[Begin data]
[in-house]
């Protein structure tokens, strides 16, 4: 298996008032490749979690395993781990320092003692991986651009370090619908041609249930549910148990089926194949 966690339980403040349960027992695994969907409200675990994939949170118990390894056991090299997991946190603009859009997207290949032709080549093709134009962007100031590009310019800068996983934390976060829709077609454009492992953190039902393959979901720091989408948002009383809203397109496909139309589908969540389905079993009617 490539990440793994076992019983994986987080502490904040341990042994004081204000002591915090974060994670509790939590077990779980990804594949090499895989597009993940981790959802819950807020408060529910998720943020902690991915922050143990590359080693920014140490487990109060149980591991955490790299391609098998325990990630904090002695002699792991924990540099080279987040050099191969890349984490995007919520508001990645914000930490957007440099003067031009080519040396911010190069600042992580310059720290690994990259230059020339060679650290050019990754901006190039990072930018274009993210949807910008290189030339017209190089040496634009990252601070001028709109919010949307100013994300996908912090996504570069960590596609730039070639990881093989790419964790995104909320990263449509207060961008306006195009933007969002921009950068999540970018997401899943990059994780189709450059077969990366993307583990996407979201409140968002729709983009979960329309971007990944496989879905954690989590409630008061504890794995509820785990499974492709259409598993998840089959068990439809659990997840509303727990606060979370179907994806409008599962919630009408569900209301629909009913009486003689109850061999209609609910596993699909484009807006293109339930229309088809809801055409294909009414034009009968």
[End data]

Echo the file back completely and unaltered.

[in-house]
């Protein structure tokens, strides 16, 4: 298996008032490749979690395993781990320092003692991986651009370090619908041609249930549910148990089926194949 966690339980403040349960027992695994969907409200675990994939949170118990390894056991090299997991946190603009859009997207290949032709080549093709134009962007100031590009310019800068996983934390976060829709077609454009492992953190039902393959979901720091989408948002009383809203397109496909139309589908969540389905079993009617 490539990440793994076992019983994986987080502490904040341990042994004081204000002591915090974060994670509790939590077990779980990804594949090499895989597009993940981790959802819950807020408060529910998720943020902690991915922050143990590359080693920014140490487990109060149980591991955490790299391609098998325990990630904090002695002699792991924990540099080279987040050099191969890349984490995007919520508001990645914000930490957007440099003067031009080519040396911010190069600042992580310059720290690994990259230059020339060679650290050019990754901006190039990072930018274009993210949807910008290189030339017209190089040496634009990252601070001028709109919010949307100013994300996908912090996504570069960590596609730039070639990881093989790419964790995104909320990263449509207060961008306006195009933007969002921009950068999540970018997401899943990059994780189709450059077969990366993307583990996407979201409140968002729709983009979960329309971007990944496989879905954690989590409630008061504890794995509820785990499974492709259409598993998840089959068990439809659990997840509303727990606060979370179907994806409008599962919630009408569900209301629909009913009486003689109850061999209609609910596993699909484009807006293109339930229309088809809801055409294909009414034009009968």